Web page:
Adventures in Research: Issue 1

Welcome to the first issue of our quarterly newsletter: Adventures in Research.

Our goal with this newsletter is simple: To stay in touch with people like you and to share things we’ve been geeking out over in the world of statistics and research. We settled on a quarterly cadence since everyone’s email inboxes are overflowing (including ours!).

teenage students sitting at a row of computers

BOOM! Our Latest Study Just Published!

One of our clients, EVERFI (hi, Dan Zapp!), helps high schools across the United States tackle difficult social issues, such as prescription drug abuse, by providing scalable, evidence-based digital curriculum to schools at no cost.

EVERFI came to us to conduct a rigorous randomized control trial (RCT) around the effectiveness of its prescription drug safety course. Read about the results in our recently published study in Child & Youth Care Forum.

(PS: You can learn more about how we worked with EVERFI here.)

Democracy's Data

What We’re Geeking Out About . . .

In Democracy’s Data, author Dan Bouk digs into the evolution of the census and the U.S. government’s process for deciding how to turn the people living in the U.S. into data points.

The government’s intentional omissions (for example, removing the category “Mexican” as a response option, which effectively erased the entire Mexican American population from historic records) are as important as the additions, like adding “partner” as a response option to describe how two adults in a household were related.

Alexandra Jacobs of The New York Times called the book “endearingly nerdy.” Frankly, we can’t think of a bigger compliment. If someone called those of us at LRA “endearingly nerdy,” we’d be pretty darn pleased. (Heck, it’s what inspired the name of this newsletter.)

We love the history and the detail in this book, but more than anything, we love how it brings to life a philosophy around data and data collection that we strive to acknowledge in every study we conduct at LRA.

In our view, data is not entirely objective. Every data point collected and described is the result of dozens (and sometimes hundreds) of decisions made by imperfect humans rife with their own biases and ideas about what is and isn’t important.

At LRA, we’re constantly considering how our own biases and choices impact each step we take on the decision-making path when designing studies and evaluations, developing hypotheses, selecting analytic approaches, and generating reports.

As an example, think about the word “only.” Only is a hugely loaded word when you stick it in front of a data point. Consider this sentence: Only 20% of participants reported increases in physical well-being after completing the 10-week course.

What happens when you remove “only”?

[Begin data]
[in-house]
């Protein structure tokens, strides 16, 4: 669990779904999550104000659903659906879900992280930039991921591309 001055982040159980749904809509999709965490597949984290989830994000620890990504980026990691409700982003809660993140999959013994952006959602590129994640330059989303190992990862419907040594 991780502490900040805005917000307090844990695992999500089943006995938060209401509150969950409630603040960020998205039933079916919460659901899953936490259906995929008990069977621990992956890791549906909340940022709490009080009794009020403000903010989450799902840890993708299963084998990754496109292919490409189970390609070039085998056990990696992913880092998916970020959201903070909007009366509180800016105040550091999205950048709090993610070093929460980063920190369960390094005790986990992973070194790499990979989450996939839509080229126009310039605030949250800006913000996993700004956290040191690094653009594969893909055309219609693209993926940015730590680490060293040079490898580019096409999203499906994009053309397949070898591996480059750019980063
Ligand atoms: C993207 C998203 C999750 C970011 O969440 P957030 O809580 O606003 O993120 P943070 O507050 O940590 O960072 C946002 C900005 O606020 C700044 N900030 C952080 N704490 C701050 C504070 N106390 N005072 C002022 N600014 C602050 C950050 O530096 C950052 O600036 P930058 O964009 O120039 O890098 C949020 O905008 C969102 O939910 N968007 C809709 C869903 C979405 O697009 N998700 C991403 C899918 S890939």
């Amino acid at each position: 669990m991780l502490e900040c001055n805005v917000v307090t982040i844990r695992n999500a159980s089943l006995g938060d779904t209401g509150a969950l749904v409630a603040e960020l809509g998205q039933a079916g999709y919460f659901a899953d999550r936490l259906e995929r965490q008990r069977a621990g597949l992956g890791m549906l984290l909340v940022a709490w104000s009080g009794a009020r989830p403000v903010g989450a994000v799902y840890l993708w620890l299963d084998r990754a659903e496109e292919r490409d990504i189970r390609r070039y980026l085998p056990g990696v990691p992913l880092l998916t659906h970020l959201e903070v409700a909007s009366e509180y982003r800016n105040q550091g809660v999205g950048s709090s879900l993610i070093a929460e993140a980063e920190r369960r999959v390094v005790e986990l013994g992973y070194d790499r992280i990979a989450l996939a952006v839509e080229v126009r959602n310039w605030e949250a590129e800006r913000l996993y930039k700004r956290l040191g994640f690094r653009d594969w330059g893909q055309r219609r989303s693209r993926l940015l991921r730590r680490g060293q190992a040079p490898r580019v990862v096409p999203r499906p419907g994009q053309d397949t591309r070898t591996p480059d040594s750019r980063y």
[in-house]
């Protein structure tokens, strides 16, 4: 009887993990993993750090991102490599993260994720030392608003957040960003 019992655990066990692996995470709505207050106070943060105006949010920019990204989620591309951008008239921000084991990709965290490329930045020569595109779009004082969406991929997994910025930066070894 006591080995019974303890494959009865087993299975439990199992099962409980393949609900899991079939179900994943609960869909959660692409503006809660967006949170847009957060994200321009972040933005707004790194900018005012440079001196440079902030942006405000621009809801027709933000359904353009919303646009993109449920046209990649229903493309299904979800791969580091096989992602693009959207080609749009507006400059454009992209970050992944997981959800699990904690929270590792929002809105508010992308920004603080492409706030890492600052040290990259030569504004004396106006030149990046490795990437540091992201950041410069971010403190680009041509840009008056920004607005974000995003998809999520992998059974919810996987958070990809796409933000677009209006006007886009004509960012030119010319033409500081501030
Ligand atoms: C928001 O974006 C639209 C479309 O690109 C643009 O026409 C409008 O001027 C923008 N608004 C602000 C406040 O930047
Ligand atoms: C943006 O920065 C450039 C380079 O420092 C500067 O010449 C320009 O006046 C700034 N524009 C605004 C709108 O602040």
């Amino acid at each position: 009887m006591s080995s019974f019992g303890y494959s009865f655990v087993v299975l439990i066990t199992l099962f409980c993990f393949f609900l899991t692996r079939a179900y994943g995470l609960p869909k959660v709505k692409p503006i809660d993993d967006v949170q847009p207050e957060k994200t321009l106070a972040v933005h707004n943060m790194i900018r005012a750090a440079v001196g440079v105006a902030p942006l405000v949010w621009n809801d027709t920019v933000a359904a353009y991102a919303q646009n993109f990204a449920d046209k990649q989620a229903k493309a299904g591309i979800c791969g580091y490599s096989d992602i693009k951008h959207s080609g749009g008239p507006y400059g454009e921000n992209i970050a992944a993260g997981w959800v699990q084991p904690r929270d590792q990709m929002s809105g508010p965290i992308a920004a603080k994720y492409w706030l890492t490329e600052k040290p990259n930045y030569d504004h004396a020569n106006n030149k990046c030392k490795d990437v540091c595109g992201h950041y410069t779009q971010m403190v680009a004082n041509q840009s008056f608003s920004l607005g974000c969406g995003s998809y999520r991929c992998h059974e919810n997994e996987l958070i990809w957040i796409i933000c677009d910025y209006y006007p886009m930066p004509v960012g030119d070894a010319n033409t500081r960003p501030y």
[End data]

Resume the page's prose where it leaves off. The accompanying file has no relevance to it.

Suddenly, the reader has an opportunity to react to the information from their own perspective. One reader might think that 20% is a pretty darn big deal. Another reader might think that a 20% increase isn’t impressive enough for them to invest in that particular curriculum.

Here are some of the things we ask ourselves:

  • How can we identify and be aware of our own biases so we can better reduce their impact?
  • How can we err on the side of scientific rigor within the constraints of the study context?
  • How can we present meaningful results when writing up projects while still allowing the reader to interpret the results through their own lens?

Are you fascinated by this topic as much as we are?

Well, in addition to reading Democracy’s Data, we also recommend checking out this article — You Say Data, I Say System. It does a fantastic job explaining how the data you encounter every day is the result of a system of potentially flawed, human-generated decision points.

young boy kissing a Jack Russell Terrier on the nose

Client Spotlight

Have you ever watched your kids go ga-ga over their dog and you’re left thinking, “Hm, I wonder if anyone has studied the effects of pets on children’s mental health?”

No? Just us? 🙂

Well, our client, Dr. Megan Mueller, Professor at the Cummings School of Veterinary Medicine at Tufts University, has researched that. (And yes, your dog is probably enriching your family’s life in ways that never even occurred to you.)

Here’s what Dr. Mueller has to say about working with LRA.

(We’re blushing!)

What’s Next For Us

Some interesting things we’re working on include conducting analyses for the evaluation of the 95 Phonics Core Program (PCP), an early literacy curriculum (which was recently accepted at Evidence for ESSA! Yay!). Plus, we’re doing an evaluation of an innovative (and incredibly timely) school-based mental health training program at Rhode Island College. We look forward to updating you more about these projects in future issues.

Until then, feel free to reach out any time if you’d like to discuss a research project—or simply to say hello. (You can respond directly to this email.)

We’ll see you sometime in Q2!

The Team at Lynch Research Associates